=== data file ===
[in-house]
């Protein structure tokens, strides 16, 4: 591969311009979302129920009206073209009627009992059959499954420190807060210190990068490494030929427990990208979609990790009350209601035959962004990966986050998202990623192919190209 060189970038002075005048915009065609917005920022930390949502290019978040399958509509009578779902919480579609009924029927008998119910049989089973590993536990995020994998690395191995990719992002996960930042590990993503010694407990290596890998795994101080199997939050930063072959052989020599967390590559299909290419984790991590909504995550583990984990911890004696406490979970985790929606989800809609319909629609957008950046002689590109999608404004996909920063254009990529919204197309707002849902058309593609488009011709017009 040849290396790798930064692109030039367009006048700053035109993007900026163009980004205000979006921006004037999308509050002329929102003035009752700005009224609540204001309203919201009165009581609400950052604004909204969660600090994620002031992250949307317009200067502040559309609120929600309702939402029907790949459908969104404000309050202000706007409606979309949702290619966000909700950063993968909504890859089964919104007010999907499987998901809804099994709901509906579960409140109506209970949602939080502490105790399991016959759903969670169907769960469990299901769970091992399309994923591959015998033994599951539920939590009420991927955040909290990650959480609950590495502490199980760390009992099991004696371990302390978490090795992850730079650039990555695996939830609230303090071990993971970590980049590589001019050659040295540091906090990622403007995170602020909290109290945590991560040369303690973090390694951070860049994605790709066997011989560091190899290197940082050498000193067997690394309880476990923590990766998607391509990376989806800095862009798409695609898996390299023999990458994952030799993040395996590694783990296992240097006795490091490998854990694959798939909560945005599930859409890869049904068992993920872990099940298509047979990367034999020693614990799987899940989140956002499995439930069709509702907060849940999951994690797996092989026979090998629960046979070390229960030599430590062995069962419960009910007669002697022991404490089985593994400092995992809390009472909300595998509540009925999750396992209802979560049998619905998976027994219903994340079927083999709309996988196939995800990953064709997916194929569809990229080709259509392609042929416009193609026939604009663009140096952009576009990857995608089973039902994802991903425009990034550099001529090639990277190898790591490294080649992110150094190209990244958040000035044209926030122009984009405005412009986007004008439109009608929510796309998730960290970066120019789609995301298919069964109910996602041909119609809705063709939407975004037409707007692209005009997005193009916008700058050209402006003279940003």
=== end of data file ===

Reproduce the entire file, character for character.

[in-house]
């Protein structure tokens, strides 16, 4: 591969311009979302129920009206073209009627009992059959499954420190807060210190990068490494030929427990990208979609990790009350209601035959962004990966986050998202990623192919190209 060189970038002075005048915009065609917005920022930390949502290019978040399958509509009578779902919480579609009924029927008998119910049989089973590993536990995020994998690395191995990719992002996960930042590990993503010694407990290596890998795994101080199997939050930063072959052989020599967390590559299909290419984790991590909504995550583990984990911890004696406490979970985790929606989800809609319909629609957008950046002689590109999608404004996909920063254009990529919204197309707002849902058309593609488009011709017009 040849290396790798930064692109030039367009006048700053035109993007900026163009980004205000979006921006004037999308509050002329929102003035009752700005009224609540204001309203919201009165009581609400950052604004909204969660600090994620002031992250949307317009200067502040559309609120929600309702939402029907790949459908969104404000309050202000706007409606979309949702290619966000909700950063993968909504890859089964919104007010999907499987998901809804099994709901509906579960409140109506209970949602939080502490105790399991016959759903969670169907769960469990299901769970091992399309994923591959015998033994599951539920939590009420991927955040909290990650959480609950590495502490199980760390009992099991004696371990302390978490090795992850730079650039990555695996939830609230303090071990993971970590980049590589001019050659040295540091906090990622403007995170602020909290109290945590991560040369303690973090390694951070860049994605790709066997011989560091190899290197940082050498000193067997690394309880476990923590990766998607391509990376989806800095862009798409695609898996390299023999990458994952030799993040395996590694783990296992240097006795490091490998854990694959798939909560945005599930859409890869049904068992993920872990099940298509047979990367034999020693614990799987899940989140956002499995439930069709509702907060849940999951994690797996092989026979090998629960046979070390229960030599430590062995069962419960009910007669002697022991404490089985593994400092995992809390009472909300595998509540009925999750396992209802979560049998619905998976027994219903994340079927083999709309996988196939995800990953064709997916194929569809990229080709259509392609042929416009193609026939604009663009140096952009576009990857995608089973039902994802991903425009990034550099001529090639990277190898790591490294080649992110150094190209990244958040000035044209926030122009984009405005412009986007004008439109009608929510796309998730960290970066120019789609995301298919069964109910996602041909119609809705063709939407975004037409707007692209005009997005193009916008700058050209402006003279940003």